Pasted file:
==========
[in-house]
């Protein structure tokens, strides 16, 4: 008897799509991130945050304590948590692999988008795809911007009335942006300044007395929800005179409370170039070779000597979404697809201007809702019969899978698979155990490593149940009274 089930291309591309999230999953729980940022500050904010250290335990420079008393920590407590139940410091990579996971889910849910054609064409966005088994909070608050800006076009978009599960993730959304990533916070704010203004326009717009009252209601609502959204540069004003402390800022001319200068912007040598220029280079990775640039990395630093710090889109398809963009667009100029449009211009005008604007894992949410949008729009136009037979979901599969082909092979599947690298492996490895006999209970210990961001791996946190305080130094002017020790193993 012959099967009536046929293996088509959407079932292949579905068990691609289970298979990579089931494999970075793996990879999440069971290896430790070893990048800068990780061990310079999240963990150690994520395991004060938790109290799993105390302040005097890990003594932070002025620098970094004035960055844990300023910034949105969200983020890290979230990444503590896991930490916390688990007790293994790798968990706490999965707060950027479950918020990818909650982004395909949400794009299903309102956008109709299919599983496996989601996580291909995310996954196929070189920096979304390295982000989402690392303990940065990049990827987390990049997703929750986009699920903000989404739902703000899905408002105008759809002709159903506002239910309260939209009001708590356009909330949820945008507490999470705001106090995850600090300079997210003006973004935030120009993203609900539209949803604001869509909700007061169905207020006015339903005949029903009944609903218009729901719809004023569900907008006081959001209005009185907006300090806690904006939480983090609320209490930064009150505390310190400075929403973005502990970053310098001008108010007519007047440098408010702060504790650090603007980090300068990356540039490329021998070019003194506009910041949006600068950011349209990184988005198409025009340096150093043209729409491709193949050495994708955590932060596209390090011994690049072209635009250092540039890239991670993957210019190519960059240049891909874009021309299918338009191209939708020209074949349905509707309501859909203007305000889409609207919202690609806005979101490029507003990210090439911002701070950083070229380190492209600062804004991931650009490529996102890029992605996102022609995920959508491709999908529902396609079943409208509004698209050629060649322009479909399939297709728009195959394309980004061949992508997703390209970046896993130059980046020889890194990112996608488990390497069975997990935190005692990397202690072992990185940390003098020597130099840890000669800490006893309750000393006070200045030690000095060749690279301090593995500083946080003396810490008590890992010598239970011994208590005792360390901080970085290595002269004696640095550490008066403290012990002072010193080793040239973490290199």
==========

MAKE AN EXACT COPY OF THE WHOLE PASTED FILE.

[in-house]
């Protein structure tokens, strides 16, 4: 008897799509991130945050304590948590692999988008795809911007009335942006300044007395929800005179409370170039070779000597979404697809201007809702019969899978698979155990490593149940009274 089930291309591309999230999953729980940022500050904010250290335990420079008393920590407590139940410091990579996971889910849910054609064409966005088994909070608050800006076009978009599960993730959304990533916070704010203004326009717009009252209601609502959204540069004003402390800022001319200068912007040598220029280079990775640039990395630093710090889109398809963009667009100029449009211009005008604007894992949410949008729009136009037979979901599969082909092979599947690298492996490895006999209970210990961001791996946190305080130094002017020790193993 012959099967009536046929293996088509959407079932292949579905068990691609289970298979990579089931494999970075793996990879999440069971290896430790070893990048800068990780061990310079999240963990150690994520395991004060938790109290799993105390302040005097890990003594932070002025620098970094004035960055844990300023910034949105969200983020890290979230990444503590896991930490916390688990007790293994790798968990706490999965707060950027479950918020990818909650982004395909949400794009299903309102956008109709299919599983496996989601996580291909995310996954196929070189920096979304390295982000989402690392303990940065990049990827987390990049997703929750986009699920903000989404739902703000899905408002105008759809002709159903506002239910309260939209009001708590356009909330949820945008507490999470705001106090995850600090300079997210003006973004935030120009993203609900539209949803604001869509909700007061169905207020006015339903005949029903009944609903218009729901719809004023569900907008006081959001209005009185907006300090806690904006939480983090609320209490930064009150505390310190400075929403973005502990970053310098001008108010007519007047440098408010702060504790650090603007980090300068990356540039490329021998070019003194506009910041949006600068950011349209990184988005198409025009340096150093043209729409491709193949050495994708955590932060596209390090011994690049072209635009250092540039890239991670993957210019190519960059240049891909874009021309299918338009191209939708020209074949349905509707309501859909203007305000889409609207919202690609806005979101490029507003990210090439911002701070950083070229380190492209600062804004991931650009490529996102890029992605996102022609995920959508491709999908529902396609079943409208509004698209050629060649322009479909399939297709728009195959394309980004061949992508997703390209970046896993130059980046020889890194990112996608488990390497069975997990935190005692990397202690072992990185940390003098020597130099840890000669800490006893309750000393006070200045030690000095060749690279301090593995500083946080003396810490008590890992010598239970011994208590005792360390901080970085290595002269004696640095550490008066403290012990002072010193080793040239973490290199």